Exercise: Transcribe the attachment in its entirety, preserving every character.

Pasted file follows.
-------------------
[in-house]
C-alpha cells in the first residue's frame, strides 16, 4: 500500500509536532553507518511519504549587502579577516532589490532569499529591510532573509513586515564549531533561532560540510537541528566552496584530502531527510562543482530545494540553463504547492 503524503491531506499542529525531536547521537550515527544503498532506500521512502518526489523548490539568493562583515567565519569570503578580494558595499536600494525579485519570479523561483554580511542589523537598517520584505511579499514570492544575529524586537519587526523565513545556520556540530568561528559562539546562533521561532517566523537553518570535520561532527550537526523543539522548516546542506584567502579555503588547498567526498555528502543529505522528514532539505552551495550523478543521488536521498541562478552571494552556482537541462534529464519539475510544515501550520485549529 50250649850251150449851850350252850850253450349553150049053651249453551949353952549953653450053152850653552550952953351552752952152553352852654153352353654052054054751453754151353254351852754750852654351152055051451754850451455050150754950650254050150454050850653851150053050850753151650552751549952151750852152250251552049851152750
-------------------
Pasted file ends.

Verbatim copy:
[in-house]
C-alpha cells in the first residue's frame, strides 16, 4: 500500500509536532553507518511519504549587502579577516532589490532569499529591510532573509513586515564549531533561532560540510537541528566552496584530502531527510562543482530545494540553463504547492 503524503491531506499542529525531536547521537550515527544503498532506500521512502518526489523548490539568493562583515567565519569570503578580494558595499536600494525579485519570479523561483554580511542589523537598517520584505511579499514570492544575529524586537519587526523565513545556520556540530568561528559562539546562533521561532517566523537553518570535520561532527550537526523543539522548516546542506584567502579555503588547498567526498555528502543529505522528514532539505552551495550523478543521488536521498541562478552571494552556482537541462534529464519539475510544515501550520485549529 50250649850251150449851850350252850850253450349553150049053651249453551949353952549953653450053152850653552550952953351552752952152553352852654153352353654052054054751453754151353254351852754750852654351152055051451754850451455050150754950650254050150454050850653851150053050850753151650552751549952151750852152250251552049851152750